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Mariners hit with a dismal, yet typical, loss

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Two HBP, a bloop single, a wild pitch, and the Mariners continue their story in very much precedented fashion

Seattle Mariners v Texas Rangers
just, ugh.
Photo by Ronald Martinez/Getty Images

Imagine you’re an author. You’ve been writing your whole life, creating everything from short stories to airport paperback thrillers to lengthy volumes on various cultures and societies. But the one thing you haven’t written about is baseball.

It’s a Wednesday evening. You’ve been relaxing, maybe with a beer, maybe reading a book, maybe just taking a nap and readying yourself for the rest of the week. But suddenly your phone rings, knocking you out of your quasi-slumber. It’s your editor.

“Hey, we really need a new fiction book this quarter,” your editor says, since this is totally a thing that editors say. “Can you maybe write about, oh, the Seattle Mariners?”

Of course, you know nothing about the Seattle Mariners. But you flip on the TV, change the channel to ROOT Sports Northwest, and settle in to watch the Mariners play the Texas Rangers in what looks like the Arlington Costco.

Three hours and nine minutes later, after watching the Mariners lose 7–4 to the Rangers, you’ve completely absorbed what it means to be a Mariners fan, and what the Mariners do to you. Really, it only took one terrible, horrible, no good, very bad inning to figure it out. Let’s dive in.

ACT ONE

Mariners fans don’t have high expectations. We quickly get discouraged about our most promising players and find ways to celebrate even the most mundane moments. Taijuan Walker on the mound was perhaps the perfect distillation of that; on number 99’s broad shoulders, we once dreamt bigger and bigger, until those dreams faded and he was traded. Now, of course, we’re just happy to have him back — and back he was.

Across six innings, Tai scattered six hits and a walk, striking out five. He faced the most trouble in the fourth inning, after a Derek Dietrich double to put two guys on with just one out, but Tai finished the frame with two strikeouts to escape unscathed. The one (unearned) run he allowed came on a throwing error by J.P. Crawford in the sixth, but even that couldn’t mar an overall strong outing.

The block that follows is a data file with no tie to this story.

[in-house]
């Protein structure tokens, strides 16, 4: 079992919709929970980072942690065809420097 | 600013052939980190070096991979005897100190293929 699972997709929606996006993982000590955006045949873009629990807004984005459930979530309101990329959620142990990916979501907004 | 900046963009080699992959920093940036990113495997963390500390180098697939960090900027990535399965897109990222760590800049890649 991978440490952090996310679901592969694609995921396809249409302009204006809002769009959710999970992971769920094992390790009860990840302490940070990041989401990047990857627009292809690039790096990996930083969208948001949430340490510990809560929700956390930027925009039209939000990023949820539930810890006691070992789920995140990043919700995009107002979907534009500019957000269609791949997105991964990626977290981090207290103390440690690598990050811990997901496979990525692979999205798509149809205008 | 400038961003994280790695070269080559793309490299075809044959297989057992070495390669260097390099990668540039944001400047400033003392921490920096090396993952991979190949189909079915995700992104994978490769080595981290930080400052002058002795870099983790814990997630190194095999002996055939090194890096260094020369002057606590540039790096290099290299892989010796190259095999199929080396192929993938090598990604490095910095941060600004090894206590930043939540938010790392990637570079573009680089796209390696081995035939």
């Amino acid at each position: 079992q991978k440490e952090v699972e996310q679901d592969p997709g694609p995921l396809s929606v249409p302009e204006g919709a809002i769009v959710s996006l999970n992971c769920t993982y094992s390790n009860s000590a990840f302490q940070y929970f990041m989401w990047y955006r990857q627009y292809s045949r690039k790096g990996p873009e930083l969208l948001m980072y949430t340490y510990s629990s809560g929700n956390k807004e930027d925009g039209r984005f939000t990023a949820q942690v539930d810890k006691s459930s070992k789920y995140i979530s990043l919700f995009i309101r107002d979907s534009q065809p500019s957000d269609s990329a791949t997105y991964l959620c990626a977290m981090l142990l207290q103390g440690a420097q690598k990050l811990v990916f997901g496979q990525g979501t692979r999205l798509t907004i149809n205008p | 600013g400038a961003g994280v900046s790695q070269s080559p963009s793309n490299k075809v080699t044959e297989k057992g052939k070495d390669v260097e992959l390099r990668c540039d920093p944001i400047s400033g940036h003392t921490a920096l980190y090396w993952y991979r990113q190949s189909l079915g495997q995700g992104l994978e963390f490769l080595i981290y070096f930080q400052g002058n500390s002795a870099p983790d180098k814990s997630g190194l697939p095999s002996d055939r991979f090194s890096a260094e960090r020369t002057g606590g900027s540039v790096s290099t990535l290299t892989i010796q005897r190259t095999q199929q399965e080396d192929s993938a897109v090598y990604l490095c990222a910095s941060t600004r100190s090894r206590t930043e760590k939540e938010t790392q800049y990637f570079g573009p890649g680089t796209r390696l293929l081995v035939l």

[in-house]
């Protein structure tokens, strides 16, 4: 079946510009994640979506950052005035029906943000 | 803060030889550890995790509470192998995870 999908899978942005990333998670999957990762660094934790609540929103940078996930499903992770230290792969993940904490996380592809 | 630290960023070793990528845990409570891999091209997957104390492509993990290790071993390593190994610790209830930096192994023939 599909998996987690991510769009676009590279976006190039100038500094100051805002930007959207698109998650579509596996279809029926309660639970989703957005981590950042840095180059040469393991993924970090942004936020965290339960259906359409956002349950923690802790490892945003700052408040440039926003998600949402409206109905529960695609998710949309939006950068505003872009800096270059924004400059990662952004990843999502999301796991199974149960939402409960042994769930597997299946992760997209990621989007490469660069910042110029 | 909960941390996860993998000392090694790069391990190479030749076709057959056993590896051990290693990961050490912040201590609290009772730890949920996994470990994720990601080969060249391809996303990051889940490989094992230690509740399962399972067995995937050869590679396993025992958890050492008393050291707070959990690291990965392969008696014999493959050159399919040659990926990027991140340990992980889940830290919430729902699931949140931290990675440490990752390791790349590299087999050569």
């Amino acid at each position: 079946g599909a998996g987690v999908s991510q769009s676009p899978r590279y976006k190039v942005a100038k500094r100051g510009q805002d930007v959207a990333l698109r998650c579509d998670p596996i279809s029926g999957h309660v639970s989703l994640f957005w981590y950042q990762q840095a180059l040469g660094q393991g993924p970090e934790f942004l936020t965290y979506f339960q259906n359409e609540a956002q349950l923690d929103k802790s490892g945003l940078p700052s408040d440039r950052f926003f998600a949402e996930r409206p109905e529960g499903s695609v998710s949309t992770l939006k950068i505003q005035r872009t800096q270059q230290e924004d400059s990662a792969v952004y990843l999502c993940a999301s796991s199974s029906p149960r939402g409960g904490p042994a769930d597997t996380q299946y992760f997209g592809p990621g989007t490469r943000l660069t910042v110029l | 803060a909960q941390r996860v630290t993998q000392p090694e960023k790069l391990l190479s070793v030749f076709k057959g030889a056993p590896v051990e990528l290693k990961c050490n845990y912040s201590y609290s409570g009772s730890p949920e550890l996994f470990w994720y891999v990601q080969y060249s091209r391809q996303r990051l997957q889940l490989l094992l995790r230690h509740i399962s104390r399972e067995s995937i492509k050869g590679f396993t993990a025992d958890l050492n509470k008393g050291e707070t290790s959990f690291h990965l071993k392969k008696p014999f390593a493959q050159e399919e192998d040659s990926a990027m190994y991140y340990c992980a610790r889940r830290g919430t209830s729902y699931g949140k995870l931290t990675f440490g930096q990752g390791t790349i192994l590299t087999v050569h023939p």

ACT TWO

The next thing to know about the Mariners: Right when you don’t expect much, they find a way to reel you back in. In this case, it all happened in the top of the second, when all nine Mariners made their way to the plate.

The party started with an Austin Nola dinger:

...and continued when Daniel Vogelbach, he of the very-slow-start-to-the-season group, decided to launch one to Timbuktu.

This 441-foot moonshot — 108 MPH off the bat! — made it a 3–0 game, and the Mariners tacked on another run thanks to a Kyle Lewis sac fly a few hitters later. But despite Jordan Lyles’ erratic command (he walked four and allowed six hits over five IP), that’s all the Mariners could muster.

ACT THREE

Just when you get comfortable...that’s when the M’s get ya. And it’s true to the Mariners that it was the bullpen, yet again, that imploded. Because what else would you expect?

In the bottom of the eighth, with Erik Swanson pitching, it was the bottom of the lineup that again provided some trouble. Dietrich singled, and Elvis Andrus followed that up with a double. Swanson then hit Todd Frazier high and tight to load the bases with just a single out.

Scott Servais elected to keep Swanson in — perhaps because he touched as high as 99 MPH, again giving something to fuel the fire of Mariners fans’ expectations — and the righty failed to deliver. Although, really, it’s hard to blame this on Swanson. You be the judge:

I think my blame goes to Dylan Moore in left field. It looks like he started back on this, and he definitely had a slow jump on the ball. Regardless, destiny conspired with the Texas Rangers to curse the M’s, and things continued to unravel from there. A Shin-Soo Choo sac fly tied the game at 4, but it wasn’t until Swanson hit his second batter of the inning that Servais pulled the plug.

How did the Rangers take the lead? Naturally, the most cursed way possible.

Willie Calhoun’s two-run single was the cherry on top. But every true Mariners fan knew how the game was going to end the moment Taylor Williams’ pitch bounced away from Austin Nola in spectacular fashion.

In the ninth, Lewis-Seager-Nola went down in order, providing little resistance and putting a bow on a dismal loss.

Sure, there were positives. Walker threw six strong innings. JPC reached base three times, boosting his OBP to a stellar .405. And, well, the M’s are another game closer to the top pick in the draft. In a season with high expectations, this game would have stung bitterly; in this Frankenstein’s monster of a season, however, amidst a shortened season and virtually no expectations, this game merely frustrated us. We don’t have the typical distractions this summer — no Zapruder footage of Noelvi Marte excelling in Everett, no stories about George Kirby displaying his dominant command in Arkansas, nada. So instead, we watch games like this. We sigh, maybe we even throw things. And we try to figure out how to change the Mariners’ narrative.

The next chapter in the Book of Mariner might not come this year. But boy, let’s hope it starts next year.